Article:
College is a tremendous milestone in a young adult’s life. Often, it marks the first time your son or daughter has lived away from home. Dropping off your child at college may be an experience loaded with emotions, so here are a few tips for a smoother transition.
Accept that the parent-child dynamic has changed
Your child is always your child and will need you as much as ever. However, parents need to understand that their role has transitioned from “supervisor” to “mentor.”
Make the move simple
Do not bring the moving van. Not only will it embarrass your child, but dorm rooms just aren’t that large. Bring only what’s appropriate.
Consider pre-ordering essentials (soap, bedding, shower caddy, etc.) for pickup at a location by the school. This will save space whether your trip is by car or plane.
Don’t put off “The Talk” until the drop off
While college represents a gateway to many wonderful experiences, parents will want to have a serious conversation about safety, responsible behavior, finances, and expectations about staying in touch.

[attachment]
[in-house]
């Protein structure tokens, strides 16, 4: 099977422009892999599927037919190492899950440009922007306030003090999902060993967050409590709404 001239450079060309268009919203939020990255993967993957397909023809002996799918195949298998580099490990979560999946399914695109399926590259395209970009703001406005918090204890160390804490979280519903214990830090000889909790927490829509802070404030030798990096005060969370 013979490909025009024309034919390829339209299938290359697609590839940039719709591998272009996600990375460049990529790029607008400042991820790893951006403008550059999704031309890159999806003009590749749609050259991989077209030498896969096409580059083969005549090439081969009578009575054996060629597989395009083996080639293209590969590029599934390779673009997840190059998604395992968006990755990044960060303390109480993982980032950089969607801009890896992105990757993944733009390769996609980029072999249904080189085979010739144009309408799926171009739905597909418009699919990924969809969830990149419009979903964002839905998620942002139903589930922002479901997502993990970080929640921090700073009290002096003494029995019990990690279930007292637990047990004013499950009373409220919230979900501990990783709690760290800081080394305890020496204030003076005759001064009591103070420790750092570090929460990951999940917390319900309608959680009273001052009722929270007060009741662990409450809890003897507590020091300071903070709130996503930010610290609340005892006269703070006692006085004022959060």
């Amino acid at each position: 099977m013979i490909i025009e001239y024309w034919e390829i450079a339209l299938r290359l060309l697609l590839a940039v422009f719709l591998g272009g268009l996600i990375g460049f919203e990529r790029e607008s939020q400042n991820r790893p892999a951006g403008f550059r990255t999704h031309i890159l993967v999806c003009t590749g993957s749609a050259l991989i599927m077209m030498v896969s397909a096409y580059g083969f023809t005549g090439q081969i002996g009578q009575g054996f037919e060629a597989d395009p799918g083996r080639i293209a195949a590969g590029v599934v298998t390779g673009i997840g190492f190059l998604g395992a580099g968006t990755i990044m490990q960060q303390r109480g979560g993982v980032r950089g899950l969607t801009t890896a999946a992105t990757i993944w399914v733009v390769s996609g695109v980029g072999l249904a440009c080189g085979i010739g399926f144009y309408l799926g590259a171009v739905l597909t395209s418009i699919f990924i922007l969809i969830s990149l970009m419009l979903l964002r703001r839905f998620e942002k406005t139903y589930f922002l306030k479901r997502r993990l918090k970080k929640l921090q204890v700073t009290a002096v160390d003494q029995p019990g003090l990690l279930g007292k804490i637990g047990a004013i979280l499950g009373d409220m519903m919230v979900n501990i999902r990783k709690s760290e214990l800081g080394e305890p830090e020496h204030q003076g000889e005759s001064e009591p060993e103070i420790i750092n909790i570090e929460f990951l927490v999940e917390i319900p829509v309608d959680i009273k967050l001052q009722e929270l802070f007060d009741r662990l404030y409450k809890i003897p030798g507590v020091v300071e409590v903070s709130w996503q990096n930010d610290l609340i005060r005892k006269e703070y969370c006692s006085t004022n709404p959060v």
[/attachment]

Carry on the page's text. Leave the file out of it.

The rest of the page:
Do not leave it for the drop off. It is sure to sour the moment and may rush a conversation that deserves more time and mutual dialogue.
Time to learn financial responsibility
When your kid gets to college, he or she will need spending money. To take advantage of this real-life opportunity for your student to learn budgeting, without giving him carte blanche with your account, consider providing a debit card attached to an account that has a set sum for the full semester or one that’s refreshed with monthly deposits.
Take the lead from your child
Let your child have the discretion to make decisions about what to bring. However important you think a dust skirt is for the bed, try to avoid fights. Let your child make a mistake. It’s the best way to learn.
Your child will likely send signals when it’s time for you to go. Listen! It’s time for him or her to begin connecting with new roommates. In fact, your final “good-bye dinner” may be canceled so your child can enjoy an impromptu introductory dinner with the new roommate.
Learn more about saving for higher education.
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